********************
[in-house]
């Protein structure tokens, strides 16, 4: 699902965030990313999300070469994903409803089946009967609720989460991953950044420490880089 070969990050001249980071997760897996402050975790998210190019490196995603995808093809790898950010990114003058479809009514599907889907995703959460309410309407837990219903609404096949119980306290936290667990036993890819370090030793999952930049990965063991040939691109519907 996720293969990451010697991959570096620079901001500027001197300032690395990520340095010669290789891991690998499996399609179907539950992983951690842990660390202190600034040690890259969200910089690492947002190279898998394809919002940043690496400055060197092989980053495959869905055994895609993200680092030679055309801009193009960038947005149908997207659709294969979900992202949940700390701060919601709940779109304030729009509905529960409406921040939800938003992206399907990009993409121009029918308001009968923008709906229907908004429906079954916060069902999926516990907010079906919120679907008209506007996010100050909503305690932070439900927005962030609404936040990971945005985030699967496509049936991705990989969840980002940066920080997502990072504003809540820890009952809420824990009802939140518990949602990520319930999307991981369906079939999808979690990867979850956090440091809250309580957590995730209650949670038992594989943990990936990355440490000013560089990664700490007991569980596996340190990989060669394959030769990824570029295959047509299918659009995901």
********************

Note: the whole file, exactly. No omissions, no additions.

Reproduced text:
[in-house]
């Protein structure tokens, strides 16, 4: 699902965030990313999300070469994903409803089946009967609720989460991953950044420490880089 070969990050001249980071997760897996402050975790998210190019490196995603995808093809790898950010990114003058479809009514599907889907995703959460309410309407837990219903609404096949119980306290936290667990036993890819370090030793999952930049990965063991040939691109519907 996720293969990451010697991959570096620079901001500027001197300032690395990520340095010669290789891991690998499996399609179907539950992983951690842990660390202190600034040690890259969200910089690492947002190279898998394809919002940043690496400055060197092989980053495959869905055994895609993200680092030679055309801009193009960038947005149908997207659709294969979900992202949940700390701060919601709940779109304030729009509905529960409406921040939800938003992206399907990009993409121009029918308001009968923008709906229907908004429906079954916060069902999926516990907010079906919120679907008209506007996010100050909503305690932070439900927005962030609404936040990971945005985030699967496509049936991705990989969840980002940066920080997502990072504003809540820890009952809420824990009802939140518990949602990520319930999307991981369906079939999808979690990867979850956090440091809250309580957590995730209650949670038992594989943990990936990355440490000013560089990664700490007991569980596996340190990989060669394959030769990824570029295959047509299918659009995901």